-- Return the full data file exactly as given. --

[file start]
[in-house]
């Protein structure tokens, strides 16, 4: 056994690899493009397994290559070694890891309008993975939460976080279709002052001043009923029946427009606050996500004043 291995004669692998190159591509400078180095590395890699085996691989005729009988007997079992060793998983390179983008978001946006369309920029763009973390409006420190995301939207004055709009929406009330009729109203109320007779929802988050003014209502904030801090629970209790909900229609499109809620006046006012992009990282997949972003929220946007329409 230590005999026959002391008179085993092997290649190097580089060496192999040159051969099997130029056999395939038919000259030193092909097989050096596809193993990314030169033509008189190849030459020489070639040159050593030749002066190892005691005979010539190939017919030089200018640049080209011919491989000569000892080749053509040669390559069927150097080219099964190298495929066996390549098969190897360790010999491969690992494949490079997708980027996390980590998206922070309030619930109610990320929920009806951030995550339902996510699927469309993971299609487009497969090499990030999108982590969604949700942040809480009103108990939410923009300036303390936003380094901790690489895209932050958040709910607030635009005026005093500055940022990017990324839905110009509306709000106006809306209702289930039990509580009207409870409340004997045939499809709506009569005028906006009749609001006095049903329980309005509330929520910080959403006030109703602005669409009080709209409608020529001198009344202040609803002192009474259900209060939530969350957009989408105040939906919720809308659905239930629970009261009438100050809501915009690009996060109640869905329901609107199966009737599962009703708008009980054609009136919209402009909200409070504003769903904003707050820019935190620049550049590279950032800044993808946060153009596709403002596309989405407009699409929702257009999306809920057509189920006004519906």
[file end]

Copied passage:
[in-house]
């Protein structure tokens, strides 16, 4: 056994690899493009397994290559070694890891309008993975939460976080279709002052001043009923029946427009606050996500004043 291995004669692998190159591509400078180095590395890699085996691989005729009988007997079992060793998983390179983008978001946006369309920029763009973390409006420190995301939207004055709009929406009330009729109203109320007779929802988050003014209502904030801090629970209790909900229609499109809620006046006012992009990282997949972003929220946007329409 230590005999026959002391008179085993092997290649190097580089060496192999040159051969099997130029056999395939038919000259030193092909097989050096596809193993990314030169033509008189190849030459020489070639040159050593030749002066190892005691005979010539190939017919030089200018640049080209011919491989000569000892080749053509040669390559069927150097080219099964190298495929066996390549098969190897360790010999491969690992494949490079997708980027996390980590998206922070309030619930109610990320929920009806951030995550339902996510699927469309993971299609487009497969090499990030999108982590969604949700942040809480009103108990939410923009300036303390936003380094901790690489895209932050958040709910607030635009005026005093500055940022990017990324839905110009509306709000106006809306209702289930039990509580009207409870409340004997045939499809709506009569005028906006009749609001006095049903329980309005509330929520910080959403006030109703602005669409009080709209409608020529001198009344202040609803002192009474259900209060939530969350957009989408105040939906919720809308659905239930629970009261009438100050809501915009690009996060109640869905329901609107199966009737599962009703708008009980054609009136919209402009909200409070504003769903904003707050820019935190620049550049590279950032800044993808946060153009596709403002596309989405407009699409929702257009999306809920057509189920006004519906």